Fan hitch design harnessing involves hooking the dog team into one ring that is connected to the sled. The fan was used on open terrain where there were no trees. But, without trees, there was no way to anchor the lead and wheel dogs while harnessing the team. Inevitably, they would loop bac…

During the early 1990s, we’d moved from our remote homestead up the Tanana to our downriver house so that our two younger children could go to school at Whitestone. We had two horses and lived in Big Delta. Up the road at Hansen Hollow, Irene Mead often took her horse for a ride. We three we…

“Overflow!" The word strikes alarm to the musher's heart. Throughout the winter, subterranean water seeks release, oozing over the edges of the frozen waterways and creating stratifications of ice. Masked by fluffy snow and appearing even in the extreme cold, the icy water lies beneath the s…

When we first built our home upriver with its sweeping view of the Tanana and the Alaska Range, I remarked to my electric friend, Diane Hansen, "Now, I can sit on my porch and watch the Tanana change with every season." Not interested in such passivity at age 26, Diane dryly remarked, "Oh, wow."

We have always been creative in our Christmas gifts. That approach came from being perennially broke trappers who also preferred making crafts to shopping. When we were raising our family in our isolated Tanana River home 1973-1986, we celebrated Christmas for a month. The winter of 1976, wh…

In the fall of 1974 my husband, Reb, four-year-old son Clint, and I walked to our first trap cabin, Campbell’s, to cut firewood for the winter season. The guys stacked firewood while I scooped frozen cranberries with a bear claw.

I very much appreciate the opportunity to research and share the history of Delta with you. I have lived in the Big Delta area for almost 50 years. When I was young in the late 1960s-1970s, I bonded with our area and those pioneers who made Delta what it is today. I enjoy interviewing the ad…

Fan hitch design harnessing involves hooking the dog team into one ring that is connected to the sled. The fan was used on open terrain where there were no trees. But, without trees, there was no way to anchor the lead and wheel dogs while harnessing the team. Inevitably, they would loop bac…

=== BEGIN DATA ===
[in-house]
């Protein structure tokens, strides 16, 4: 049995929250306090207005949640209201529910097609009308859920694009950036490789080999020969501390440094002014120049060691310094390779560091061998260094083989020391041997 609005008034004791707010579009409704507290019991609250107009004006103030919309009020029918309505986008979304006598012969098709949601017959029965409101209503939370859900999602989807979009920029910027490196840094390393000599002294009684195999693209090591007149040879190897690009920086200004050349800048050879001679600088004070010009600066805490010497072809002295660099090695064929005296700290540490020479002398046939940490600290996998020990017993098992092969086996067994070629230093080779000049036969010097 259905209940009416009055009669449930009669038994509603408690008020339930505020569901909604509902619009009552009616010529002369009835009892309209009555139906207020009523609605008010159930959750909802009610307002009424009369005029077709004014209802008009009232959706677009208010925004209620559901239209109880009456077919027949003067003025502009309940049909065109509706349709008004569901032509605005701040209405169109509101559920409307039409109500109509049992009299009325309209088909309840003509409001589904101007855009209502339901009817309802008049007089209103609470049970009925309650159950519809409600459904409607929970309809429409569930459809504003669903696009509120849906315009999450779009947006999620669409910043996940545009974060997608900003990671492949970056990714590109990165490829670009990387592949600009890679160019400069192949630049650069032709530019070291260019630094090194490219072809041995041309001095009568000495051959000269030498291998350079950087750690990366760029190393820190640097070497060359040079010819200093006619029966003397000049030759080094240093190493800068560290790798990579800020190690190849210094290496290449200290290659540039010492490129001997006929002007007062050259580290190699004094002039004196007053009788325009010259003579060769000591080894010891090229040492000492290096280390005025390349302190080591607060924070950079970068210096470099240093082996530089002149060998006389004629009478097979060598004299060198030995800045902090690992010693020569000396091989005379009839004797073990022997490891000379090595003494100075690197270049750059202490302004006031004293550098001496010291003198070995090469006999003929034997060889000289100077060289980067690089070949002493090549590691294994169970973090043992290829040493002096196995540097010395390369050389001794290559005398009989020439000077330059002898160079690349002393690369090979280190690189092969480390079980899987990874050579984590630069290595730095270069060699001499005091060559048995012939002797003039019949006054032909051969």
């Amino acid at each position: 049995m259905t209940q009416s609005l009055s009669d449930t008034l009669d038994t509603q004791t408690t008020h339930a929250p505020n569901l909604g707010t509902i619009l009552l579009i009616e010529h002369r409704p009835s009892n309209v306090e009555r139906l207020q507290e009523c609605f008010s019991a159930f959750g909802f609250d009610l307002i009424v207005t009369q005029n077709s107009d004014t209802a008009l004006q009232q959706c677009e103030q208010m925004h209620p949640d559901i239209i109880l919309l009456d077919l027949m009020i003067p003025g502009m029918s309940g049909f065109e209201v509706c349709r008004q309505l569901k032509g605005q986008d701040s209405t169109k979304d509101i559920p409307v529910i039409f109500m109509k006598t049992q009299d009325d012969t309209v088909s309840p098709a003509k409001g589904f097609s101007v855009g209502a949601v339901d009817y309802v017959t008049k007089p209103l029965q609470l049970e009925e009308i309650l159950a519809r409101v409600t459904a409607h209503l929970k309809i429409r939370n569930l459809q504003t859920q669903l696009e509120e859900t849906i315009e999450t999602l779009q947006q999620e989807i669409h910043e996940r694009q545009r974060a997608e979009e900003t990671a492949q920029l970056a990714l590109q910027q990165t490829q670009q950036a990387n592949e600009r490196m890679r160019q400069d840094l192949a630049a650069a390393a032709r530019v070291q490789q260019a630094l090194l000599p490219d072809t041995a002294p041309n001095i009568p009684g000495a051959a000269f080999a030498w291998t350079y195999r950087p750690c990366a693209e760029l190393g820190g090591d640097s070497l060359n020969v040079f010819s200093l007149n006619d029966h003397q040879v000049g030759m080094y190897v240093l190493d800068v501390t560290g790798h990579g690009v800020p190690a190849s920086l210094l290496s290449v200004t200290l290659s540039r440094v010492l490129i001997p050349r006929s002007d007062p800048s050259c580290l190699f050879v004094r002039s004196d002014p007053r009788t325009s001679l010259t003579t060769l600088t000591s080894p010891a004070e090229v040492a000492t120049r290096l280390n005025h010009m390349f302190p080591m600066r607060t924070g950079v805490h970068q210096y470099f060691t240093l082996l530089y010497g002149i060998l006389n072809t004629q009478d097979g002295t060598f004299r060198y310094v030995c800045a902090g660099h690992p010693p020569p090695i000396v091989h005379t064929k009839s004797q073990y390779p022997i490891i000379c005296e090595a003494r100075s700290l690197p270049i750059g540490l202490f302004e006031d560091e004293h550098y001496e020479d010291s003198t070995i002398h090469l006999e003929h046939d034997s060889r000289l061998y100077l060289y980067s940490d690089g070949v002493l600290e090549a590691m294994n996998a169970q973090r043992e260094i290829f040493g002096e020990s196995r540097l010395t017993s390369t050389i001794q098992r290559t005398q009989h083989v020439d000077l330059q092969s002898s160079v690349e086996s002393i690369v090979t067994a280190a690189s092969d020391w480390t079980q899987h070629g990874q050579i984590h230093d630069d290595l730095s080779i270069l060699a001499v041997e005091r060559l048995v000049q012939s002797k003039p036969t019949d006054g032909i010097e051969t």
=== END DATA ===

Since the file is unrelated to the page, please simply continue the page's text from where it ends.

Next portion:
During the early 1990s, we’d moved from our remote homestead up the Tanana to our downriver house so that our two younger children could go to school at Whitestone. We had two horses and lived in Big Delta. Up the road at Hansen Hollow, Irene Mead often took her horse for a ride. We three we…

‘There’s no such thing as bad weather, just bad gear’ – Trapping with Ben

“Overflow!" The word strikes alarm to the musher's heart. Throughout the winter, subterranean water seeks release, oozing over the edges of the frozen waterways and creating stratifications of ice. Masked by fluffy snow and appearing even in the extreme cold, the icy water lies beneath the s…

Nancy Lord and David James, who contribute book reviews to the We Alaskans section of the Anchorage Daily News, have recognized the second volume of "Windows to the Land" by local writer Judy Ferguson as a most memorable book of 2016.

When we first built our home upriver with its sweeping view of the Tanana and the Alaska Range, I remarked to my electric friend, Diane Hansen, "Now, I can sit on my porch and watch the Tanana change with every season." Not interested in such passivity at age 26, Diane dryly remarked, "Oh, wow."

We have always been creative in our Christmas gifts. That approach came from being perennially broke trappers who also preferred making crafts to shopping. When we were raising our family in our isolated Tanana River home 1973-1986, we celebrated Christmas for a month. The winter of 1976, wh…

In the fall of 2015, Reb and I stopped at Mervin Gilbertson’s home in Fairbanks. He and his wife Jenny warmly invited us to join them, Dale Fett and Mervin’s cousin Barbara Green for dinner. For a couple of hours over Fred Meyer fried chicken, we got to hear hair-raising tales of early wagin…

In the fall of 2015, Reb and I stopped in at Mervin Gilbertson’s home in Fairbanks. He and his wife, Jenny, warmly invited us to join them, Dale Fett, and Mervin’s cousin Barbara Green for dinner. For a couple of hours over Fred Meyer fried chicken, we got to hear hair-raising tales of early…

When I first came to Delta in 1968, the oldest of the nine Fett children, Larry Fett, was a friend of our close friend Charlie Boyd, a trapper and big game guide. We all called Larry “Chester,” a nickname coined from Gunsmoke’s Matt Dillon’s deputy. Larry may’ve had a temporary bum leg like …

In the fall of 1974 my husband, Reb, four-year-old son Clint, and I walked to our first trap cabin, Campbell’s, to cut firewood for the winter season. The guys stacked firewood while I scooped frozen cranberries with a bear claw.

I very much appreciate the opportunity to research and share the history of Delta with you. I have lived in the Big Delta area for almost 50 years. When I was young in the late 1960s-1970s, I bonded with our area and those pioneers who made Delta what it is today. I enjoy interviewing the ad…

To the 75th anniversary of the construction of the Alcan Highway in 2017 (see http://ouralaskahighway.com) and with Delta Junction the terminus of the Alaska Highway, we dedicate the following Corky Sager series. 

To celebrate Delta Junction’s 50-year anniversary as a city, a series presenting our pioneers will run throughout 2010.